Posted on September 24, 2021
Daryton Ramsey started off wanting to be a lawyer, but wound up going into education and has found success in the field.
Now executive director of student and school support for Ector County ISD, Ramsey was most recently director of accountability and continuous improvement at the Ventura County Office of Education in California.
Born in Okinawa, Japan, Ramsey grew up in Thompson, Ga., about two hours east of Atlanta.
His father was in the military and Ramsey was as well, serving six years in the Army. “I always tell people I grew up building little stick homes out of wood piles that were beside my neighbor. We did everything from killing hogs to farming,” Ramsey said.
He added that there was one high school in his town, two or three elementary schools and one middle school.
Ramsey went to Fort Valley State University, where he graduated with a bachelor’s degree in criminal justice and a minor in political science. That’s when he went into the Army.
“I was a paralegal. I was stationed at Fort Bliss, Texas,” he said. “… I went to grad school during that time and completed a dual master’s degree, so I have a master’s degree in business administration and I have a master’s degree in human resources development.”
When he studied criminal justice, his intent was to become a lawyer.
“I always wanted to study Constitutional law. … I came from a family where my mom was a seamstress. My dad was a bookbinder …,” Ramsey said.
“… And I saw a lot of things that happened, not only to me, but to my family and my friends that I thought, ‘That’s super unfair, right?’ … When you live in those experiences, you recognize that things are unfair, but you don’t have the power to fight. Sometimes power just means the luxury of time,” Ramsey said.
He added that his parents worked 12-16 hour days, so even if they felt like something was unfair they had to pick their battles. Ramsey said he wanted to fight, but he found out he owed $27,000 for school.
“… I knew my parents didn’t have that money, so there was no going to law school after undergraduate. I went into the Army because they were going to repay my student loans. … After I got out of the Army, we were in El Paso, which didn’t have a law school so I just decided to go into teaching. But I still feel like this profession allows me to fight for the rights and empower the communities where I come from, just in a different way.”
Ramsey is also involved in school choice, or magnet schools.In his job at ECISD, Ramsey and his team focus on registration, enrollment and admissions, along with AVID (Advancement Via Individual Determination) and post secondary education, among other items.
“… We’re doing some work entitled System of Great Schools. That’s a part of our school choice work, but it’s designed to either bring in partners to support the school district in the work we’re doing with our students in our communities and in developing those schools. Sometimes that means a charter school and then there’s other innovation work that we do where we may be bringing new programs to a school, such as blended learning, that we’re using at some of our schools to support … the academic and social-emotional development of our students at that school …,” Ramsey said.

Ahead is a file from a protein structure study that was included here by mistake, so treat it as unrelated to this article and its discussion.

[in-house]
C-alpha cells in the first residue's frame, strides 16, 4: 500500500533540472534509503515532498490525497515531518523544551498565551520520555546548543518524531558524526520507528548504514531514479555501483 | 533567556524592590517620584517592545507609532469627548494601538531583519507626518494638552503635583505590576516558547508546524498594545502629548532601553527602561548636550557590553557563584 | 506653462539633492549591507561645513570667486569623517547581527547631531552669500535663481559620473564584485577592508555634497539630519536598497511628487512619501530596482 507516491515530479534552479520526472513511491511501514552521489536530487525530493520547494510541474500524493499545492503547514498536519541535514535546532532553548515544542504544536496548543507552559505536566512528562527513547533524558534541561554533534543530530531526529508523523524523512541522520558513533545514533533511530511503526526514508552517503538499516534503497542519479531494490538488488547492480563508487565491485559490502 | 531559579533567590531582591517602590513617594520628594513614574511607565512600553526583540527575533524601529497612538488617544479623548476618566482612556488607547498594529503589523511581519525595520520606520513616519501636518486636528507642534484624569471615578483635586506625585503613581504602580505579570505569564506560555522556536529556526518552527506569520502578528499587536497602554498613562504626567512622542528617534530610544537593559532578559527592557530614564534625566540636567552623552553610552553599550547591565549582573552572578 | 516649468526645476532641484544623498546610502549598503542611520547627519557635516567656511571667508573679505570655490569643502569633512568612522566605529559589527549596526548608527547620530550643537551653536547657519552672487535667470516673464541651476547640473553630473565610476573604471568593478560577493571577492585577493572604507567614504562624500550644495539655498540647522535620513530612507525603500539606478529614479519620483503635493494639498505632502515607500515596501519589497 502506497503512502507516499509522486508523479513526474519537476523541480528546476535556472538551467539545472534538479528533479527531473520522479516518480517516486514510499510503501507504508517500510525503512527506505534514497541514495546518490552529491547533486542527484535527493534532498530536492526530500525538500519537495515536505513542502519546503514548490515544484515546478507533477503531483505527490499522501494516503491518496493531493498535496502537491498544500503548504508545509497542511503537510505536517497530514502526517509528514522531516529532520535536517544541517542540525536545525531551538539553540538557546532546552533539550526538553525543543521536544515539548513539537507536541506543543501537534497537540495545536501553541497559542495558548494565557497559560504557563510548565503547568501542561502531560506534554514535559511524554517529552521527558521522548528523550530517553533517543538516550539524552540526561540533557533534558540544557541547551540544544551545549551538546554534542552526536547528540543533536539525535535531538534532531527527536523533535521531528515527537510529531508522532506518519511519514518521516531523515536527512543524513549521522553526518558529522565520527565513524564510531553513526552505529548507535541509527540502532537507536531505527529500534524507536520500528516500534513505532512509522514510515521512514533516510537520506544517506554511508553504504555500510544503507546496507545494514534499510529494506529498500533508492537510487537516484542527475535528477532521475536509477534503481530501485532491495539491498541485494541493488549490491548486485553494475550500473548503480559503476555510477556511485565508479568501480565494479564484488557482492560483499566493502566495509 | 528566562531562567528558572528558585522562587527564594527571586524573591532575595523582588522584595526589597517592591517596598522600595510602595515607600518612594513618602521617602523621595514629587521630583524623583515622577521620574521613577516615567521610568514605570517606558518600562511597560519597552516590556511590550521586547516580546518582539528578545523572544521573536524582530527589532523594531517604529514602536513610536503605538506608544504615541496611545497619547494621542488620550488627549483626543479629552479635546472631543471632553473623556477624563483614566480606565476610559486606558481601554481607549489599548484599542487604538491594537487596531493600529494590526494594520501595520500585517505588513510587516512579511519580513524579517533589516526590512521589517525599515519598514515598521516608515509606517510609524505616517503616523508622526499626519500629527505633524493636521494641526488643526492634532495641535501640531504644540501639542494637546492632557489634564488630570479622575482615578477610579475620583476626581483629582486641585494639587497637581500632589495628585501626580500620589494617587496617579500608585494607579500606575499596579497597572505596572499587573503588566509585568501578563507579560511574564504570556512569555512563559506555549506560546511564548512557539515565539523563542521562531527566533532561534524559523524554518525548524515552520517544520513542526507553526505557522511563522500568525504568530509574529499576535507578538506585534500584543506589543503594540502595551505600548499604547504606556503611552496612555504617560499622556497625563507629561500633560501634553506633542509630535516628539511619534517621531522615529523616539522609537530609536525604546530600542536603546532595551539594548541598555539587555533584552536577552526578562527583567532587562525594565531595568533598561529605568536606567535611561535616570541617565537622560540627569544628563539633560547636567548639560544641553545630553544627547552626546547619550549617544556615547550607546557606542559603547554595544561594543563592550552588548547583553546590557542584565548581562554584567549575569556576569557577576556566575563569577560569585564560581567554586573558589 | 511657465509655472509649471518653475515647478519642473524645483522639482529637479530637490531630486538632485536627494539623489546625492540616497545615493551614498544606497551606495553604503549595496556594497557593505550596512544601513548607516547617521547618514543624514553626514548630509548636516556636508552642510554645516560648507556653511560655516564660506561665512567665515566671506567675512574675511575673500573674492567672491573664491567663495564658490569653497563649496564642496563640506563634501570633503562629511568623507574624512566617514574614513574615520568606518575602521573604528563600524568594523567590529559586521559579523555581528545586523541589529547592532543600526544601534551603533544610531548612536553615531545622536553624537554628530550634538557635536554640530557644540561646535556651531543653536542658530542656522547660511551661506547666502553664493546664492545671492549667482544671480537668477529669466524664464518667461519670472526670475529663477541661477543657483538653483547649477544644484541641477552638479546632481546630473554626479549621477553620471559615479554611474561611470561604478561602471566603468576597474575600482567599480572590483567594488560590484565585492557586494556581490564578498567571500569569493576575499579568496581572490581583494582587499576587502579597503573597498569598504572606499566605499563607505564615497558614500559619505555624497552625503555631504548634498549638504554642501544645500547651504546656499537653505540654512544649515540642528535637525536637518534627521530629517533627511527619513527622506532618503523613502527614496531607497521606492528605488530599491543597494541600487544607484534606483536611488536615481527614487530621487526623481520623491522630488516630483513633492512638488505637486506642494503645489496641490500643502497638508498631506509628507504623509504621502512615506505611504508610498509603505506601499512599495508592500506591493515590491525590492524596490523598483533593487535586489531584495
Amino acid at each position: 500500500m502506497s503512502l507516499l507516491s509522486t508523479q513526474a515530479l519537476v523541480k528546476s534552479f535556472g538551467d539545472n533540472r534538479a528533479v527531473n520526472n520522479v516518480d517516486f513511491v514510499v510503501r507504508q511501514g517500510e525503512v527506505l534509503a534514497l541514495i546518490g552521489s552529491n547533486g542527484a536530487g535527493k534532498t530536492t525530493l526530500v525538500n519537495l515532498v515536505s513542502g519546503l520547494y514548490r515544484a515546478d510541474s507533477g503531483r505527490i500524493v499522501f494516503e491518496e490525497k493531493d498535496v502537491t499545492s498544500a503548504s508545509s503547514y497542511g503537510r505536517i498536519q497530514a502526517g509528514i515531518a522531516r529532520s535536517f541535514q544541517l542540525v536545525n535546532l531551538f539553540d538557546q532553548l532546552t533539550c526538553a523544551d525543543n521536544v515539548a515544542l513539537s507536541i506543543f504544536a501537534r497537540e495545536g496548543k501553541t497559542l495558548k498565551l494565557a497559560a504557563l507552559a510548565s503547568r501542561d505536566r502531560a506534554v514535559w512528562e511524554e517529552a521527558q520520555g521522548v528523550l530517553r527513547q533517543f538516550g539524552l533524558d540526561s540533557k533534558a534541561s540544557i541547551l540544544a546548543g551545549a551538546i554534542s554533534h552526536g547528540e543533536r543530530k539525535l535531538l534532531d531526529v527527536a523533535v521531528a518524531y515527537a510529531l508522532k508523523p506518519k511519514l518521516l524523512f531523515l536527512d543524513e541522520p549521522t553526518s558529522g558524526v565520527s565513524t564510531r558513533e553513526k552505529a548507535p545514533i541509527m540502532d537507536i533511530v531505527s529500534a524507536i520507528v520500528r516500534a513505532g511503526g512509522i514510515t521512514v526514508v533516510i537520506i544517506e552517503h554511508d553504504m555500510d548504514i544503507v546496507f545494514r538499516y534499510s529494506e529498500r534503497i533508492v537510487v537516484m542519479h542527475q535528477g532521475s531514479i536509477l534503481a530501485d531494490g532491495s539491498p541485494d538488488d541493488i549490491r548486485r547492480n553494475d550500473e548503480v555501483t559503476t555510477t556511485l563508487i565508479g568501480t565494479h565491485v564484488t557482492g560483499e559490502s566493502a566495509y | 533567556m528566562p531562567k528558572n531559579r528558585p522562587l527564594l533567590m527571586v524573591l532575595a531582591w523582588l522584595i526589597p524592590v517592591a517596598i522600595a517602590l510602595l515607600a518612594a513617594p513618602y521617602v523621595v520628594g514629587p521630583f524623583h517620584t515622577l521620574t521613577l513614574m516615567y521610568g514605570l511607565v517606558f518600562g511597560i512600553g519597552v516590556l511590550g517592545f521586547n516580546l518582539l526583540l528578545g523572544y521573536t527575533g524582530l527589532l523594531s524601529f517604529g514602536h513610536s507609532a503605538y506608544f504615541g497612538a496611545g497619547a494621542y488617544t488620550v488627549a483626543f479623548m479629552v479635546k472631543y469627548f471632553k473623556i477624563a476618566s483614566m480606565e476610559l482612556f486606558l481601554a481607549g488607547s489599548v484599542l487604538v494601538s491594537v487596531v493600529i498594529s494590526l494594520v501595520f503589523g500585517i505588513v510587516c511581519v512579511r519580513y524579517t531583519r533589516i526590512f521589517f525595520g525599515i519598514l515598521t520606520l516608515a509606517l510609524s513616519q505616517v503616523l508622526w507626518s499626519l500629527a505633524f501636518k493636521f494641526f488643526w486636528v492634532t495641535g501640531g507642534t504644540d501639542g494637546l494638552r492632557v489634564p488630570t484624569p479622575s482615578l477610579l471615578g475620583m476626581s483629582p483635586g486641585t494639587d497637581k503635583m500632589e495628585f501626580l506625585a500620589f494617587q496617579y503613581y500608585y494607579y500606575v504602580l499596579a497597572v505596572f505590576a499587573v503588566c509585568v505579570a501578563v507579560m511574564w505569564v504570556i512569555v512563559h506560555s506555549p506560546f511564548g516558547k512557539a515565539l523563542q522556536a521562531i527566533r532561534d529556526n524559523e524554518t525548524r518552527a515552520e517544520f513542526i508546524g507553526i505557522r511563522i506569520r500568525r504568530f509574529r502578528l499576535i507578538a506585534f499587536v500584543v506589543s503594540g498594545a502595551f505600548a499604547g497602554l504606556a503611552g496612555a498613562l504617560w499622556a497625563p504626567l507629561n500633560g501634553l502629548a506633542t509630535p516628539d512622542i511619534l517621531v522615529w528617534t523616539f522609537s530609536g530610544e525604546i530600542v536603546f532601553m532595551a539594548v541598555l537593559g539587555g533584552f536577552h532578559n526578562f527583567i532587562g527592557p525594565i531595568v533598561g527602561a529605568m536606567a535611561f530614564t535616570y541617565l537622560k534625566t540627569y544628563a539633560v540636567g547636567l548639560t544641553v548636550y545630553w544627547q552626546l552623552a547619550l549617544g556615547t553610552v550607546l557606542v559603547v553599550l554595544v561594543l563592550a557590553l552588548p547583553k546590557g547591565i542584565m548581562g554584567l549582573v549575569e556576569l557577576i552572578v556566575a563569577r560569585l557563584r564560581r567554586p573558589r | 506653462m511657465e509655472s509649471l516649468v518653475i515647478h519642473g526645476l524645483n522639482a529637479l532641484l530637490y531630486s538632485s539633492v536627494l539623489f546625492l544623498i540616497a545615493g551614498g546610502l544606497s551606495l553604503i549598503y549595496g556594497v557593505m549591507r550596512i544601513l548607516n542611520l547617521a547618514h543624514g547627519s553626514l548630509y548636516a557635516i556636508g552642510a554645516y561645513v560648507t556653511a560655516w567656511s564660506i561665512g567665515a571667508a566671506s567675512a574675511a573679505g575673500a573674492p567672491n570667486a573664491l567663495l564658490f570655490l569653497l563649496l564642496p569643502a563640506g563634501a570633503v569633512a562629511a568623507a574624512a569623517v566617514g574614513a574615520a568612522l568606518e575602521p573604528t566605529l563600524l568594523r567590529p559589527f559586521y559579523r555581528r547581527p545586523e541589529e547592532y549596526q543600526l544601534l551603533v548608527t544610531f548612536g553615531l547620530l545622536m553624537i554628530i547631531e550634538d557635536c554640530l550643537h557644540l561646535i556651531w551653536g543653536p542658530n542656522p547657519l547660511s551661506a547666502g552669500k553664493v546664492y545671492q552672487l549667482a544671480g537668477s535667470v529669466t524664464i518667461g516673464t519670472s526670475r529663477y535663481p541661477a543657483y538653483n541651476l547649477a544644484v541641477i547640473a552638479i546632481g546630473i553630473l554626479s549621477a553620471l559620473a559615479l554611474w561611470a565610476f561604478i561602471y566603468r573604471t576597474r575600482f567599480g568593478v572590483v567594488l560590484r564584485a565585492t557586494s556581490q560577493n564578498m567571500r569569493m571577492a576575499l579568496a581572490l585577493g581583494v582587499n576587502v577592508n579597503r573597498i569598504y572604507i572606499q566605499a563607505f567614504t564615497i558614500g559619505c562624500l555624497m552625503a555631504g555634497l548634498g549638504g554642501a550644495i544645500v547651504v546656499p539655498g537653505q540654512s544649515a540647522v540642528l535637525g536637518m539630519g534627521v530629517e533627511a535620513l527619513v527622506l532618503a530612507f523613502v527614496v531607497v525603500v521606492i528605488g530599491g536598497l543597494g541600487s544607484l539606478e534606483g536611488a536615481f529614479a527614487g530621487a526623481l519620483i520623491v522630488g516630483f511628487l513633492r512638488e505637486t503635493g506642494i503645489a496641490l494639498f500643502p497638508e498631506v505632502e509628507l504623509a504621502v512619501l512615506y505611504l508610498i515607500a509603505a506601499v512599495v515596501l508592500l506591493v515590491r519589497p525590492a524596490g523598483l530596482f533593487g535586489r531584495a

With the To and Through Program, they want to partner with the community.
“… We have UTPB. We have Odessa College. We have all these things that are available. But it also means we have to figure out not just how, from an educational, academic standpoint, how do we support people, but housing; food. Those are things that if the kid doesn’t have food to eat, they’re probably going to go find a job so that they can eat. And depending on the cultural background, I know my family, I had to help my family out by working. And so when a child is working 20-40 hours a week and then we’re saying go to school also, that’s a load to carry.”
“… We have to figure out is there a way that we can subsidize some of that, and it doesn’t always have to be funding. It can be partnerships with other folks. Sometimes it’s mentoring. It shows up in many forms. But the goal, again, is how do we help our kids navigate the K through 12 experience successfully, but also beyond the K through 12 experience … because ultimately, those kids become adults and they become our community members. They are voters; they become our board members; they become our journalists; all of those things. And so as much as possible, we’re really working to make that happen for our kids and communities,” he said.
ECISD Assistant Superintendent of Student and School Support Alicia Syverson is pleased to have Ramsey on board.
“We are excited to have him join the team. He brings experience and expertise in areas directly aligned to the work in our Strategic Plan,” Syverson said in a text message.
Ramsey is married to Midland ISD Superintendent Angelica Ramsey.
There is a quote from Frederick Augustus Douglas that Ramsey concluded with.
“… He says that it’s easier to build strong children than to rebuild broken adults. And the reason I love that quote, and I kind of live by that is because that’s really what I think we’re doing here at ECISD …,” Ramsey said.